PARASHAT EKEV (BECAUSE OF)
D’VARIM (DEUTERONOMY) 7:12–11:25
As I was preparing to write this week’s blog, I read what I wrote about this parasha one year ago. I felt it is very timely considering the reality that many of us are facing during this season, and therefore, I decided to repost last year’s commentary, with some additional comments relative to what we are facing today.
Before I continue, I remind us that God’s point of view is different than ours. A simple, but effective analogy I like to use is that of an airplane. When we drive to the airport, everything looks big in our eyes — the high-rise buildings, airplanes, trees, etc. When one looks outside as the airplane takes off, slowly those things that were so big, become smaller and smaller. I always like this example to illustrate God’s perspective. Those things that may seem so big in our eyes, are much smaller from His point of view.
The same is true of justice; God’s justice looks very different than our human sense of justice. Five verses from Deuteronomy 7 caught my attention. The beginning of verse 16 may seem harsh to us as the LORD commands Israel to consume all the people that Israel would conquer. However, as we continue to read, we understand that this entire story has to do with God’s holiness, and it’s not about people:
And you shall consume all the peoples whom the LORD your God will gives you; your eye shall not spare them, neither shall you work for (worship) their gods, for that would be a snare to you. If you should say in your heart, ‘These nations are greater than I; how can I inherit them?’ you shall not be afraid of them; you shall well remember what the LORD your God did to Pharaoh and to all Egypt: the great trials which your eyes saw and the signs and the wonders and the mighty hand and the outstretched arm by which the LORD your God brought you out. So shall the LORD your God do to all the peoples of whom you are afraid. Moreover, the LORD your God will send the hornet against them, until those who are left and hide themselves from you perish. You shall not dread them, for the LORD your God is in your midst, a great and awesome God.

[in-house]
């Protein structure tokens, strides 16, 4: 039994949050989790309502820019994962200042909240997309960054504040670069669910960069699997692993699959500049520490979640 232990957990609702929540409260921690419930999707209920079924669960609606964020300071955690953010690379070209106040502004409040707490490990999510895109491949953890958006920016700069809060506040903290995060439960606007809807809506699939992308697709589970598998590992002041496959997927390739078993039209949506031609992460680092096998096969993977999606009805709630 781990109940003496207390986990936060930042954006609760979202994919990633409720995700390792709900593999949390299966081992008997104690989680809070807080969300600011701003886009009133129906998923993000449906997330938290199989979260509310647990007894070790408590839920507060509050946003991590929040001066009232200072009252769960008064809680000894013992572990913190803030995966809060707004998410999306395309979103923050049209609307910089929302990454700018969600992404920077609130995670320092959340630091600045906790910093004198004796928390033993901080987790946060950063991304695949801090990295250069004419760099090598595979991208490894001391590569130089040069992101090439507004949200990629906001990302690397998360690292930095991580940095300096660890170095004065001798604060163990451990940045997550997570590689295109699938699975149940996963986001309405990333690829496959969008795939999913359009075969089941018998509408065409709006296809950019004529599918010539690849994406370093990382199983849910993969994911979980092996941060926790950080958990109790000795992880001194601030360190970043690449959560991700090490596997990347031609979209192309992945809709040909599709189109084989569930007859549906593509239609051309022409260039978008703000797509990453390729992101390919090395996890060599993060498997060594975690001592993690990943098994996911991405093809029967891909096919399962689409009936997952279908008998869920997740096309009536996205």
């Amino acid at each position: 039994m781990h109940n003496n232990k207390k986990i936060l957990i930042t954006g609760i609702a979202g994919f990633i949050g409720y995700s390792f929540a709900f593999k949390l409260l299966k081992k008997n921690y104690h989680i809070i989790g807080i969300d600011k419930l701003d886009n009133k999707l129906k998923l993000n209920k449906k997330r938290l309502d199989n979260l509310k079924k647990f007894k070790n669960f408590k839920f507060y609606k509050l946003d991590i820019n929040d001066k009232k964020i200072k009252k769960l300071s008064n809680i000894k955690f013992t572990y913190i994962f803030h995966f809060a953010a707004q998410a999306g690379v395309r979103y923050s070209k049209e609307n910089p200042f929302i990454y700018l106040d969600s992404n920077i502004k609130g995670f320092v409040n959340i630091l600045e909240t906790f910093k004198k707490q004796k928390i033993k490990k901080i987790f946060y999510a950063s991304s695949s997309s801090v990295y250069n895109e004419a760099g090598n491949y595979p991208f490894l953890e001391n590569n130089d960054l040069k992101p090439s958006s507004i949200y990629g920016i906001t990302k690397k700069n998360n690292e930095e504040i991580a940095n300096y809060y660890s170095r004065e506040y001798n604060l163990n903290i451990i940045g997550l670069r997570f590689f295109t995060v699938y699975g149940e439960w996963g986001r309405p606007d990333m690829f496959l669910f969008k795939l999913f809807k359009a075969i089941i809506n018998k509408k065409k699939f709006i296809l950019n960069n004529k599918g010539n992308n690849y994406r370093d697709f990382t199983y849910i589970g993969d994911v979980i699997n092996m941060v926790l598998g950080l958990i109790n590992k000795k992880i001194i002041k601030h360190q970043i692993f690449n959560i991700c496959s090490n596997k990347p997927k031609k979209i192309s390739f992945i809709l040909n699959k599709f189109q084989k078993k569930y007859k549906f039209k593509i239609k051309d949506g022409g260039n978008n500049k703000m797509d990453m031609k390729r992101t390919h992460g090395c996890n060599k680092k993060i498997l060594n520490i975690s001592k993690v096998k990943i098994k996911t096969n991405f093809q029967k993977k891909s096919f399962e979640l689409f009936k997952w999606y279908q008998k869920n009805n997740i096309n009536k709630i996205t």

There are a few principles we can learn from this passage. First, as we know already from Genesis 3:6, the eyes can deceive us and cause us to fall into sin. In this passage from Deuteronomy, we understand the importance of not making decisions based only on what we see. Our eyes can deceive us, and we can easily fall into idol worship.
Our sight can also cause us to doubt God. Here, God warns Israel not to look at the nations and their size since it would bring Israel to a place where they would doubt God’s promises, causing them to lose faith in God. Not only that, but it could lead them to forget all that He had done for them.
Thirdly, relying on sight alone can also cause us to fear other humans more than we fear God. In our parasha, God warned Israel against fearing that which they saw more than they feared God. The danger is that Israel’s fear would cause them to forget God’s awesome power and presence in their midst, which would also lead them into disobedience.
With the current chaotic state of the world, it is very easy to take our eyes off the Lord and to focus on what we see happening around us. This is part of our human nature! But this is not what a life of faith is about. The writer to the Hebrews reminds us of this:
Now faith is the assurance of things hoped for, the conviction of things not seen.
Remembering God’s awesome power in our own lives is so important. His story in our lives (what we like to call our “testimony”) is one of the most powerful tools to not only bring Him glory, but to also keep us faithful to Him. When we take the time to remember that which He has done in our lives, we will be reminded of His greatness, His power, and His faithfulness to do it again!
My dear brothers and sisters, what is God asking you to have faith to grab hold of? Keep your eyes gazed on Him and remember that He is with you… remember how great and awesome He is!
This article originally appeared on Hope for Israel and is reposted with permission.